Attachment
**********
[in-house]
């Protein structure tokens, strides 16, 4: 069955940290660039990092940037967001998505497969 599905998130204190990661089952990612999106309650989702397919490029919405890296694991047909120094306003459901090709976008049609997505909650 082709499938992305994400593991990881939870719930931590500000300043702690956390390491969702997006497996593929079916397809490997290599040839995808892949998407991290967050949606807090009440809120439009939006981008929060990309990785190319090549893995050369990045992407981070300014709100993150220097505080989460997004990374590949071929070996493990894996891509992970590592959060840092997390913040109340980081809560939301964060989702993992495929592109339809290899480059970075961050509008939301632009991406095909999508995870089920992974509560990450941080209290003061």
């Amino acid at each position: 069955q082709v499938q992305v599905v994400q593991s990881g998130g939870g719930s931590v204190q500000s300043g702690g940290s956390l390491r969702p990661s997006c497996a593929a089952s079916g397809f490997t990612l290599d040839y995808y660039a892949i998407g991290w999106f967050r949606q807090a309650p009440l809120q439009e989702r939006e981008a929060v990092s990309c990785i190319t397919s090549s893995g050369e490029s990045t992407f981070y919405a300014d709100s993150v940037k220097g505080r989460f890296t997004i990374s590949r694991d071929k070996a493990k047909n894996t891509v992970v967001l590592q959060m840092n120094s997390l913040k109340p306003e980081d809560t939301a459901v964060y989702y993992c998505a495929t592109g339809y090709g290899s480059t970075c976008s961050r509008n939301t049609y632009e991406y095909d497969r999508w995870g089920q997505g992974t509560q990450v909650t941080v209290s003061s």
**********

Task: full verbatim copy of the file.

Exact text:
[in-house]
């Protein structure tokens, strides 16, 4: 069955940290660039990092940037967001998505497969 599905998130204190990661089952990612999106309650989702397919490029919405890296694991047909120094306003459901090709976008049609997505909650 082709499938992305994400593991990881939870719930931590500000300043702690956390390491969702997006497996593929079916397809490997290599040839995808892949998407991290967050949606807090009440809120439009939006981008929060990309990785190319090549893995050369990045992407981070300014709100993150220097505080989460997004990374590949071929070996493990894996891509992970590592959060840092997390913040109340980081809560939301964060989702993992495929592109339809290899480059970075961050509008939301632009991406095909999508995870089920992974509560990450941080209290003061």
């Amino acid at each position: 069955q082709v499938q992305v599905v994400q593991s990881g998130g939870g719930s931590v204190q500000s300043g702690g940290s956390l390491r969702p990661s997006c497996a593929a089952s079916g397809f490997t990612l290599d040839y995808y660039a892949i998407g991290w999106f967050r949606q807090a309650p009440l809120q439009e989702r939006e981008a929060v990092s990309c990785i190319t397919s090549s893995g050369e490029s990045t992407f981070y919405a300014d709100s993150v940037k220097g505080r989460f890296t997004i990374s590949r694991d071929k070996a493990k047909n894996t891509v992970v967001l590592q959060m840092n120094s997390l913040k109340p306003e980081d809560t939301a459901v964060y989702y993992c998505a495929t592109g339809y090709g290899s480059t970075c976008s961050r509008n939301t049609y632009e991406y095909d497969r999508w995870g089920q997505g992974t509560q990450v909650t941080v209290s003061s």